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Teotihuacán

The Pyramid of the Sun in Teotihuacán, Mexico, was built over a cave where, it was said, the Sun was born. The great city of Teotihuacán was built from around 200 BC, about 50 kilometres (30 miles) from present-day Mexico City in Mexico. Teotihuacán is also the name given to the civilization that flourished around the city. Historians are not sure exactly which people or peoples built the city, but it may have been the Nahua, Otomi or Totonac groups. The site of Teotihuacán was a place of pilgrimage: a cave there was said by the local people to be the birthplace of the Sun. From AD 100, the giant Pyramid of the Sun was built over that cave.


A mural (wall painting) depicting the Great Goddess of Teotihuacán

The city

At its peak, at least 125,000 people lived in Teotihuacán, making it one of the largest cities in the world at the time. The earliest building in the city took place around 200 BC, and construction continued until around AD 250. The city remained powerful until the 7th or 8th century. Wealthy people lived near the centre of the city, many of them in huge complexes of apartments, several stories high. The internal walls were often covered with beautifully painted murals. Farmers and craftworkers had simpler homes on the outskirts of the city.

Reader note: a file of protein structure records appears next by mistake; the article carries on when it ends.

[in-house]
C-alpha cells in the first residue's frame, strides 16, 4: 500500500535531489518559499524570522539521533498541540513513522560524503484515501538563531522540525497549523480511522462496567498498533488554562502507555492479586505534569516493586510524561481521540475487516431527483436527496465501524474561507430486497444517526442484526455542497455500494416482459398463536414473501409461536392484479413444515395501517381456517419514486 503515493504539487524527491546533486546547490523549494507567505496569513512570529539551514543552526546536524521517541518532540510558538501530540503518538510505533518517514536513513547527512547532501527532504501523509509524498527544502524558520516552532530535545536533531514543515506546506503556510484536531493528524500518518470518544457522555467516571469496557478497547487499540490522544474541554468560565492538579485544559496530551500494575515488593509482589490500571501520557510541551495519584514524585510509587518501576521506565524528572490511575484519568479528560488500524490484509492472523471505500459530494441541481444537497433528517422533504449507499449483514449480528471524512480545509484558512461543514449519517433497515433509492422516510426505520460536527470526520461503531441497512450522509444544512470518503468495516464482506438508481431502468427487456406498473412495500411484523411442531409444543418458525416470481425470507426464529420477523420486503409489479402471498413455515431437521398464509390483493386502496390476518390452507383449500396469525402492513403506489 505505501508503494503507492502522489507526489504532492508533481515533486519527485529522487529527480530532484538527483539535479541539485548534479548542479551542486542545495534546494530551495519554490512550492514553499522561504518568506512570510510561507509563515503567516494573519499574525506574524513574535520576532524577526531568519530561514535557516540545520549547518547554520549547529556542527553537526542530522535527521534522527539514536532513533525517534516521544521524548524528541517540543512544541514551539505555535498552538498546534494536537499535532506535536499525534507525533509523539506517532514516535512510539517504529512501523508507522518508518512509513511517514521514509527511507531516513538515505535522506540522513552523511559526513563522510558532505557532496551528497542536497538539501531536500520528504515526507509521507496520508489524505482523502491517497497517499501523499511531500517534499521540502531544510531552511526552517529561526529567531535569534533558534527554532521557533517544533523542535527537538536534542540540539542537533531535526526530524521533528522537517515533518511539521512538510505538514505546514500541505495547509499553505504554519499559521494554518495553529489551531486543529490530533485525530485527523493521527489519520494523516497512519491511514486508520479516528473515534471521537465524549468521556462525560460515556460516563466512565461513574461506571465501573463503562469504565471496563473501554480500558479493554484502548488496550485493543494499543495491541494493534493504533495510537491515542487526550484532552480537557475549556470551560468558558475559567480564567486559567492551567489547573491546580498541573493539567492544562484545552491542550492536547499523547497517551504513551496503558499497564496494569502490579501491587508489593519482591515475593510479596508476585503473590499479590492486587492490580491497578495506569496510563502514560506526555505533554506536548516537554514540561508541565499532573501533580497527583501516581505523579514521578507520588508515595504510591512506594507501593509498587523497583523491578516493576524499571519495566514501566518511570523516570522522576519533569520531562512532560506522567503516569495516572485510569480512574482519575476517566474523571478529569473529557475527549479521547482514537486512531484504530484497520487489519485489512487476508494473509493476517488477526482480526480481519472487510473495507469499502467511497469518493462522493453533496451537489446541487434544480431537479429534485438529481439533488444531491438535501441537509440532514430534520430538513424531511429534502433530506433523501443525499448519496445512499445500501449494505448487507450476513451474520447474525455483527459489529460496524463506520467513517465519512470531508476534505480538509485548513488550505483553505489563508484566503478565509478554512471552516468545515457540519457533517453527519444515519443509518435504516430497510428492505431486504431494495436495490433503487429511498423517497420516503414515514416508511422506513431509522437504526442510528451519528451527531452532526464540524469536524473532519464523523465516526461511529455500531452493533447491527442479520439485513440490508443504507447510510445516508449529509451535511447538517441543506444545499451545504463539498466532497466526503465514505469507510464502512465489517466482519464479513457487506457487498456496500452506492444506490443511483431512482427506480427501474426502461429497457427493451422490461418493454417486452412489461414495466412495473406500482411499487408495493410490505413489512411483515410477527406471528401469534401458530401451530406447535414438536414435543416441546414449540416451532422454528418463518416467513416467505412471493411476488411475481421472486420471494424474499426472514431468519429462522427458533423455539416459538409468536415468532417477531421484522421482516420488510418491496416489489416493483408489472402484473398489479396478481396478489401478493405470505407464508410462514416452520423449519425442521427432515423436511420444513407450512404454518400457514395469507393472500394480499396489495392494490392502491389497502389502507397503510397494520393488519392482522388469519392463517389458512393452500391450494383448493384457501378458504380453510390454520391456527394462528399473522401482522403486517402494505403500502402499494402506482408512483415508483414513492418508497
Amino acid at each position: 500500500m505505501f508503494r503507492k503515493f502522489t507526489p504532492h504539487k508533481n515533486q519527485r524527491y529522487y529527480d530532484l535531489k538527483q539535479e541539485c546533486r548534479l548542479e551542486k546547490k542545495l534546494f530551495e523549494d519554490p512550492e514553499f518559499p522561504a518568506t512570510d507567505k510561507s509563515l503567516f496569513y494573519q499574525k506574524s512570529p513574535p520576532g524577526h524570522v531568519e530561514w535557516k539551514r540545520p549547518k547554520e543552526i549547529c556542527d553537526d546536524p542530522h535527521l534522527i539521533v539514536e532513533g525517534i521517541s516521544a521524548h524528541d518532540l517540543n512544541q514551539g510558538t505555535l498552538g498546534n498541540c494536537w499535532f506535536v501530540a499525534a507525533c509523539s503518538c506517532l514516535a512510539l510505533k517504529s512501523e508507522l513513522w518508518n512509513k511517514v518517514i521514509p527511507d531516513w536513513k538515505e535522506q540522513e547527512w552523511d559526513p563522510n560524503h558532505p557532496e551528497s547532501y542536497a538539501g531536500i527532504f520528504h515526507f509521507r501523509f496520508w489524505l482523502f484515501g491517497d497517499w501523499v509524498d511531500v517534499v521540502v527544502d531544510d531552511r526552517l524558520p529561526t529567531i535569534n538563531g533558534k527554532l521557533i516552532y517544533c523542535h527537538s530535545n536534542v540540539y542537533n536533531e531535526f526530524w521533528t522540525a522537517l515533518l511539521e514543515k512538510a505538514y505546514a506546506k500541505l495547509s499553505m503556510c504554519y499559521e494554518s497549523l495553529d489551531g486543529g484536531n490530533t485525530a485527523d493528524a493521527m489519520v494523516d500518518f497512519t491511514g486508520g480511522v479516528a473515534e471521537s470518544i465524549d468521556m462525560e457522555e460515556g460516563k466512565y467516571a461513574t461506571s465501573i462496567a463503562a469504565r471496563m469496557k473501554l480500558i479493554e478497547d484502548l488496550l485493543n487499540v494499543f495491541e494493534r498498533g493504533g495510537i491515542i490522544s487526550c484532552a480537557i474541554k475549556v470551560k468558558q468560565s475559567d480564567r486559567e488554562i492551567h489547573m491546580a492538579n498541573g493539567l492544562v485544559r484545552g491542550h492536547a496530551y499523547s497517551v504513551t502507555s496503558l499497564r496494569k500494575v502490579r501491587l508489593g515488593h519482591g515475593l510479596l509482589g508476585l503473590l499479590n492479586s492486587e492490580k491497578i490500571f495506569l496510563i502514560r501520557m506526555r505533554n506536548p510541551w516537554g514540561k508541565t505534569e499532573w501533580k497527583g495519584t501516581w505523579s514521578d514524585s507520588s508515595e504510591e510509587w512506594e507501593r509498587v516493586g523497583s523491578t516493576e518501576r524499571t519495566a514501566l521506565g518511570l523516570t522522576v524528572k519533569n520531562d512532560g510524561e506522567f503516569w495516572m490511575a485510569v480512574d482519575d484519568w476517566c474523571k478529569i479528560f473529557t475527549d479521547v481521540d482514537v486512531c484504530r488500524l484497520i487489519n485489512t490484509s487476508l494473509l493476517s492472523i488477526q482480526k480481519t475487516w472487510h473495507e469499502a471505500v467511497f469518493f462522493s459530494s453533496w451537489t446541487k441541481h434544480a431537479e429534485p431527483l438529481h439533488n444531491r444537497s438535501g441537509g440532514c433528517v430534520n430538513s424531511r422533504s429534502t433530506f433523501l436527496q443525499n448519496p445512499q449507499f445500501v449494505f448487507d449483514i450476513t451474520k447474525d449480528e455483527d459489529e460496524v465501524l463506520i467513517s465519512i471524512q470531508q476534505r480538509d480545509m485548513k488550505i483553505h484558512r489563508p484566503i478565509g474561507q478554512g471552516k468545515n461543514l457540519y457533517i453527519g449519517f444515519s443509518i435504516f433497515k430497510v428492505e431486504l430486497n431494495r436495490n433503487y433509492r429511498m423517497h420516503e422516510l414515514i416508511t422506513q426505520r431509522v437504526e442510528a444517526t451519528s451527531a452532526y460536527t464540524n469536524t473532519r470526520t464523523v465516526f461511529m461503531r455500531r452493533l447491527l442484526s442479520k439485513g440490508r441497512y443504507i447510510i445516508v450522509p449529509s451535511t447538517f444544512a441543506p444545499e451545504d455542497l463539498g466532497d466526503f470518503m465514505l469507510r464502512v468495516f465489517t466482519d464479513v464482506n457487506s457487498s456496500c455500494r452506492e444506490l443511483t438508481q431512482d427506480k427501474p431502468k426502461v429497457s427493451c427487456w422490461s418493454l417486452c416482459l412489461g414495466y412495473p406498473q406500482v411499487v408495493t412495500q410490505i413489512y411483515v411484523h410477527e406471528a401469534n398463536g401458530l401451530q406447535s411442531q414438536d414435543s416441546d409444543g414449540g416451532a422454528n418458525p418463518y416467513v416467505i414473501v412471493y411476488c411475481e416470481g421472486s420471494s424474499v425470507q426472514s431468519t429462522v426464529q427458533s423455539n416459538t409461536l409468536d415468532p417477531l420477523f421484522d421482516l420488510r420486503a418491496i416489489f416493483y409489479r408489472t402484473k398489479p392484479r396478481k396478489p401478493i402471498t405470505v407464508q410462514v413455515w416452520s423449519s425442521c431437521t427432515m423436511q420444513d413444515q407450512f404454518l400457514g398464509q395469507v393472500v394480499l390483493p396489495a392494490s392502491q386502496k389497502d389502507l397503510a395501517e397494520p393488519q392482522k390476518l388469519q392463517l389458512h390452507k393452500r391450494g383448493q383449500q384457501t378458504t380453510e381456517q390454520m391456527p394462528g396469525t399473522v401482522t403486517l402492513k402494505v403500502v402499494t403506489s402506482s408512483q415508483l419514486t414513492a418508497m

The Pyramid of the Sun, the Avenue of the Dead and the other, smaller stepped pyramids of Teotihuacán.

Teotihuacanos used human bones—probably from their dead relatives—to make buttons, combs, needles, spatulas and other everyday objects and utensils.

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